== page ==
Just what exactly is an Arboretum?

Published 7:00 am Wednesday, December 30, 2020

By Pat Drackett

Crosby Arboretum Director

“Just what exactly is an arboretum, anyway?” This is a question we’ve heard from many of our visitors at Crosby Arboretum, who wonder about what they will find here after spotting our signs along the interstate or reading about us in the newspaper. The sign that travelers will see once they pass the I-59 Mississippi Welcome Center includes “Gift Shop.” Those who have a little time to kill will often stop in, being enticed by the sign.

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If we had been named the Crosby Botanical Gardens, it’s highly likely that these last two words would have stirred some understanding of what we are all about. Many public gardens include those descriptive words in their title and leave little doubt as to what people will find there.

The Merriam-Webster Dictionary (https://www.merriam-webster.com) defines an arboretum as a “place where trees, shrubs, and herbaceous plants are cultivated for scientific and educational purposes.” We often remind visitors who ask about the word’s definition that it contains the word “arbor,” a clue that we have something to do with trees, and most folks are familiar with the celebration of Arbor Day.

We often simply refer to ourselves as a public garden. Notably, Crosby Arboretum members also have a reciprocal membership through the American Horticultural Society that allows them to visit over 300 other public gardens in the U.S. for free or reduced admission!

When I first started with the Arboretum over a decade ago, I remember people who told me that for years they had believed, because we are a Mississippi State University facility, that we were a research facility and were not open to the public. Sigh.

Thankfully, many since then have ventured down our pathways and discovered there is a visitor center here in the woods, which I view as kind of like finding a pot of gold at the end of the rainbow. There are so many wonderful things to discover here!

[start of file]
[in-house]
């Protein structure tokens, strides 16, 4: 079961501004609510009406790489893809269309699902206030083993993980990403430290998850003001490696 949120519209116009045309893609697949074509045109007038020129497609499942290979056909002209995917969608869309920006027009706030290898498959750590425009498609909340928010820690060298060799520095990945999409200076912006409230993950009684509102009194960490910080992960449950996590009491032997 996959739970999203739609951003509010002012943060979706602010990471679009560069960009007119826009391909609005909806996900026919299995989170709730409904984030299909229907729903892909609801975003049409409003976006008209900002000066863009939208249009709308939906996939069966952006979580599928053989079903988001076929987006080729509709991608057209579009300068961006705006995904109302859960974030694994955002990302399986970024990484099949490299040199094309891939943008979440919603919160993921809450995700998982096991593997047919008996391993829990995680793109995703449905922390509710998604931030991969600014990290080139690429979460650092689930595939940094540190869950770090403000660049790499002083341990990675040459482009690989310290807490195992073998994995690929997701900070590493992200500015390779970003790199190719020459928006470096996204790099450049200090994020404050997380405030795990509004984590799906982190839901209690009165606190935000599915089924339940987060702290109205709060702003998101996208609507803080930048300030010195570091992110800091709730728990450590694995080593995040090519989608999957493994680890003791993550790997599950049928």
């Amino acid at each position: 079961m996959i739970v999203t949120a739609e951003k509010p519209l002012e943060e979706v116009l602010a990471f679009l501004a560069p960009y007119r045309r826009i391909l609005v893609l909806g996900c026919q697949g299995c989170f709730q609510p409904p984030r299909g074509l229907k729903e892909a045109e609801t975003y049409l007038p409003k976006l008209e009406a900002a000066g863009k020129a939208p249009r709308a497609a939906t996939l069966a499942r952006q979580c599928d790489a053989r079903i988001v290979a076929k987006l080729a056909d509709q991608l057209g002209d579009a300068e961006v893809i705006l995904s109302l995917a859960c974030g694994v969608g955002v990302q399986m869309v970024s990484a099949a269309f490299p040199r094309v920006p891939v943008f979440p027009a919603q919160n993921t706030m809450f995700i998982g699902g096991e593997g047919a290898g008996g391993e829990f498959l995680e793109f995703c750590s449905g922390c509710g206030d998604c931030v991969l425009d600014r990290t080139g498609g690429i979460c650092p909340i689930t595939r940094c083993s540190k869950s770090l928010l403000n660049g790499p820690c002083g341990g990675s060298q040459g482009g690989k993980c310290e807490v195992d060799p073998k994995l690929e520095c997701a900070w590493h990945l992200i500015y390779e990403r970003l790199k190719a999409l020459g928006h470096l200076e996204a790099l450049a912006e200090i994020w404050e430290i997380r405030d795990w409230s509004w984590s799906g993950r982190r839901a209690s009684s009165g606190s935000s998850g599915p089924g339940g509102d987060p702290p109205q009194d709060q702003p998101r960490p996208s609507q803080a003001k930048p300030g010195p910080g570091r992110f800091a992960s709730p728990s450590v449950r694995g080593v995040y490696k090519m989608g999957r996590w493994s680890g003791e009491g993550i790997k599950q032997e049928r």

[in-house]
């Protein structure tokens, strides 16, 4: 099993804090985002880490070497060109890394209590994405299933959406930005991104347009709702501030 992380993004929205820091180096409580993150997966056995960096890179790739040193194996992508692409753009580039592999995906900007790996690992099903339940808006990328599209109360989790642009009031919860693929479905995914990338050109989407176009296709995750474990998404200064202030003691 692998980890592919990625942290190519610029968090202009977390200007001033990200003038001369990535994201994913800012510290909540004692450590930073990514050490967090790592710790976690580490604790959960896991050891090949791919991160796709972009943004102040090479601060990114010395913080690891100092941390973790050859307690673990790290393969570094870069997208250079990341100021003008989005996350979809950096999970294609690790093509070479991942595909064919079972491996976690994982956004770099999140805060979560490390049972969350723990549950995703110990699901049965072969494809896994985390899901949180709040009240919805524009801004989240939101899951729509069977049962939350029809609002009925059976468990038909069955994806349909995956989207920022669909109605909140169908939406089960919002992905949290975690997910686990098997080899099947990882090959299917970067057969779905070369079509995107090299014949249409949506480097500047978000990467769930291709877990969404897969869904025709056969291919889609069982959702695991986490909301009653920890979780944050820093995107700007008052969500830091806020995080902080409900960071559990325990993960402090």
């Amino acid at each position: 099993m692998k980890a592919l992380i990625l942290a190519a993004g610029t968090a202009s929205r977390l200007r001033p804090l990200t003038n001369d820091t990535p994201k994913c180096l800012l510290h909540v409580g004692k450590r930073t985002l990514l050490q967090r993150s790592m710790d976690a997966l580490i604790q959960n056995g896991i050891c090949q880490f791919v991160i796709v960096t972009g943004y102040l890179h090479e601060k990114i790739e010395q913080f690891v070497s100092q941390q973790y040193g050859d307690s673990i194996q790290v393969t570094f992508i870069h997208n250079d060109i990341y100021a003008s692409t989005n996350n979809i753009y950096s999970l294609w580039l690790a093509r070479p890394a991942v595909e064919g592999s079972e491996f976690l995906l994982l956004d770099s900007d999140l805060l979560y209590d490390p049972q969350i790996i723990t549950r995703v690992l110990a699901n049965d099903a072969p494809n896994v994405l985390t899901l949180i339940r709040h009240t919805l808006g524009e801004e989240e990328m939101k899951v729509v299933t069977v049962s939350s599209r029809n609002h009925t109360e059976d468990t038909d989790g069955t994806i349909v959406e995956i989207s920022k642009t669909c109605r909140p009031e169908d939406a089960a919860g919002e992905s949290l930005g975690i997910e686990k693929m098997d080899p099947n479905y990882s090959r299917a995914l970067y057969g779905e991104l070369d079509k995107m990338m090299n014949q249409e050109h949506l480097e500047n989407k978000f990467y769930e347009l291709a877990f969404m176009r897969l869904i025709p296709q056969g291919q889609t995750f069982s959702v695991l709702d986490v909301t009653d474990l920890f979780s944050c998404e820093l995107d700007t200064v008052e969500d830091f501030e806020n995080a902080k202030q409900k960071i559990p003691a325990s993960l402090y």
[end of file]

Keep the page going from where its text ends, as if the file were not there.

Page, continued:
One of my favorite stories is about the group who walked into our visitor center five or so years ago. They had just returned from a trip to Eureka Springs, Arkansas where they had toured the Thorncrown Chapel designed by architect E. Fay Jones. In a conversation with their guide, they were amazed to learn that he knew exactly where Picayune, Mississippi was. In fact, he told them how lucky they were to live so close to the Crosby Arboretum. So they vowed that when they got back home, they would finally pay us a visit.

Our Pinecote Pavilion, located on our 2.5-acre man-made Piney Woods Pond, was also designed by architect E. Fay Jones. It opened to the public in 1986. At this time, our site was still a very young pine savanna. People have told me how awesome it was to park in our lot at Ridge Road and see the Pavilion rising up from the grasslands. We once had a visitor tell us that they got more goosebumps standing in the Pinecote Pavilion than in the Sistine Chapel. Take a spin on your favorite search engine, to discover both the Thorncrown Chapel and our Pinecote Pavilion.

You’ll also find some great, low-maintenance examples of Mississippi native plants species, those which are native to the Pearl River Drainage Basin of Mississippi and Louisiana, and interpretive signage along our trails which point out topics of botanical, cultural or historical interest. If you have never been to the Crosby Arboretum, make a New Year’s resolution that this year, you will change that!

On Thursdays and Fridays in January and February, you’ll have the opportunity to observe a prescribed fire in our Savanna exhibit, if the weather conditions are favorable. Call the Arboretum office around 9:00 a.m. to inquire about whether a burn will be proceeding that day. If you would be interested in volunteering on a burn, ask for Terry Johnson.

Arboretum memberships make perfect gifts, especially for those who travel and like to visit other gardens. An Arboretum membership includes a membership in the American Horticultural Society’s Reciprocal

Membership Program, giving free or reduced admission to over 300 public gardens in North America. Arboretum memberships are only $35 for an individual membership and $45 for a family membership. Senior, military, first responder, and student discounts are available.

Mark your calendar for the Arboretum’s Forge Day on Saturday, January 30 from 10:00 a.m. to 2:00 p.m. You’ll enjoy this annual event featuring blacksmithing and metalworking demonstrations. Cost is $5 for adults, and $2 for children. This year, pre-registration is required. Call 601-799-2311 to place your name on the list for entry.

The Crosby Arboretum is located at 370 Ridge Road in Picayune, at I-59 Exit 4, and open Wednesday through Sunday from 9:00 to 4:30. For information on our site, please see www.crosbyarboretum.edu. Leashed pets are always welcome.